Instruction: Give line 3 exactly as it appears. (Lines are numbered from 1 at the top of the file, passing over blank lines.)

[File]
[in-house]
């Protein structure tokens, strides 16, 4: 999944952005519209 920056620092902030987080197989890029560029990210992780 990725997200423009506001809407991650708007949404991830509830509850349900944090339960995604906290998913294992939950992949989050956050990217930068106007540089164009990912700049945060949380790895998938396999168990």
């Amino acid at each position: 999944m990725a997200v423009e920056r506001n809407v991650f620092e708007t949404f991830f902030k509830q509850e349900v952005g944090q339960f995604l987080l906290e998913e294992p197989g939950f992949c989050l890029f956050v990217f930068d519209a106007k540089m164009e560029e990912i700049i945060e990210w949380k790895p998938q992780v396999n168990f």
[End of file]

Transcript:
């Amino acid at each position: 999944m990725a997200v423009e920056r506001n809407v991650f620092e708007t949404f991830f902030k509830q509850e349900v952005g944090q339960f995604l987080l906290e998913e294992p197989g939950f992949c989050l890029f956050v990217f930068d519209a106007k540089m164009e560029e990912i700049i945060e990210w949380k790895p998938q992780v396999n168990f």